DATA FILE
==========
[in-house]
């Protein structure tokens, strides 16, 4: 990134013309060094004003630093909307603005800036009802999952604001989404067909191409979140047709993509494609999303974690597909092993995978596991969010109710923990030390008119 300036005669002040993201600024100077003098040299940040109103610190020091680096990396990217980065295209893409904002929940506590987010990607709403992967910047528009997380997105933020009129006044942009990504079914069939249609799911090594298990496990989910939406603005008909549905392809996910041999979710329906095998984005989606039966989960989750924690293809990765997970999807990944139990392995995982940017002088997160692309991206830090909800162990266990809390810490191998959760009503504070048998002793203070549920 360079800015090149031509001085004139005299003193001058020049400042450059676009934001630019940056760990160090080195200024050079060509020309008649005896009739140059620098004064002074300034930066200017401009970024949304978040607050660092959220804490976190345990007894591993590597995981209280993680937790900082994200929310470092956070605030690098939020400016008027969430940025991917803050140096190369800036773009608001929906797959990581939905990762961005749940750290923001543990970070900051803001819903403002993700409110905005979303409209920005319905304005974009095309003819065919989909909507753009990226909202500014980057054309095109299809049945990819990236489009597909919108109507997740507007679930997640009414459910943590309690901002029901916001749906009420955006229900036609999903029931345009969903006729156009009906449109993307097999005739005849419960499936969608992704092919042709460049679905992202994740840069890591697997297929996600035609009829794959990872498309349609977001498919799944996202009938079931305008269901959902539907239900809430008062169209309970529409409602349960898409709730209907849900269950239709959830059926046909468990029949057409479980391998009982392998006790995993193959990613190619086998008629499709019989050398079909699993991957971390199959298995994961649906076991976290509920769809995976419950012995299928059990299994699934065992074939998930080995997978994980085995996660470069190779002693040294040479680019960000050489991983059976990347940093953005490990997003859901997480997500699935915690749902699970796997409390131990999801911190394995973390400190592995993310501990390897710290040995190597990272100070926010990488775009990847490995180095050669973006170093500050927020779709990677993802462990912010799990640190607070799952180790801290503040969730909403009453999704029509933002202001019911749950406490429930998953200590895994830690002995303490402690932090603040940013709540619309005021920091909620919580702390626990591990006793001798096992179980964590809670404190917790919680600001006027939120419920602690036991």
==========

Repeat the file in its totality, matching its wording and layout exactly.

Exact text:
[in-house]
């Protein structure tokens, strides 16, 4: 990134013309060094004003630093909307603005800036009802999952604001989404067909191409979140047709993509494609999303974690597909092993995978596991969010109710923990030390008119 300036005669002040993201600024100077003098040299940040109103610190020091680096990396990217980065295209893409904002929940506590987010990607709403992967910047528009997380997105933020009129006044942009990504079914069939249609799911090594298990496990989910939406603005008909549905392809996910041999979710329906095998984005989606039966989960989750924690293809990765997970999807990944139990392995995982940017002088997160692309991206830090909800162990266990809390810490191998959760009503504070048998002793203070549920 360079800015090149031509001085004139005299003193001058020049400042450059676009934001630019940056760990160090080195200024050079060509020309008649005896009739140059620098004064002074300034930066200017401009970024949304978040607050660092959220804490976190345990007894591993590597995981209280993680937790900082994200929310470092956070605030690098939020400016008027969430940025991917803050140096190369800036773009608001929906797959990581939905990762961005749940750290923001543990970070900051803001819903403002993700409110905005979303409209920005319905304005974009095309003819065919989909909507753009990226909202500014980057054309095109299809049945990819990236489009597909919108109507997740507007679930997640009414459910943590309690901002029901916001749906009420955006229900036609999903029931345009969903006729156009009906449109993307097999005739005849419960499936969608992704092919042709460049679905992202994740840069890591697997297929996600035609009829794959990872498309349609977001498919799944996202009938079931305008269901959902539907239900809430008062169209309970529409409602349960898409709730209907849900269950239709959830059926046909468990029949057409479980391998009982392998006790995993193959990613190619086998008629499709019989050398079909699993991957971390199959298995994961649906076991976290509920769809995976419950012995299928059990299994699934065992074939998930080995997978994980085995996660470069190779002693040294040479680019960000050489991983059976990347940093953005490990997003859901997480997500699935915690749902699970796997409390131990999801911190394995973390400190592995993310501990390897710290040995190597990272100070926010990488775009990847490995180095050669973006170093500050927020779709990677993802462990912010799990640190607070799952180790801290503040969730909403009453999704029509933002202001019911749950406490429930998953200590895994830690002995303490402690932090603040940013709540619309005021920091909620919580702390626990591990006793001798096992179980964590809670404190917790919680600001006027939120419920602690036991």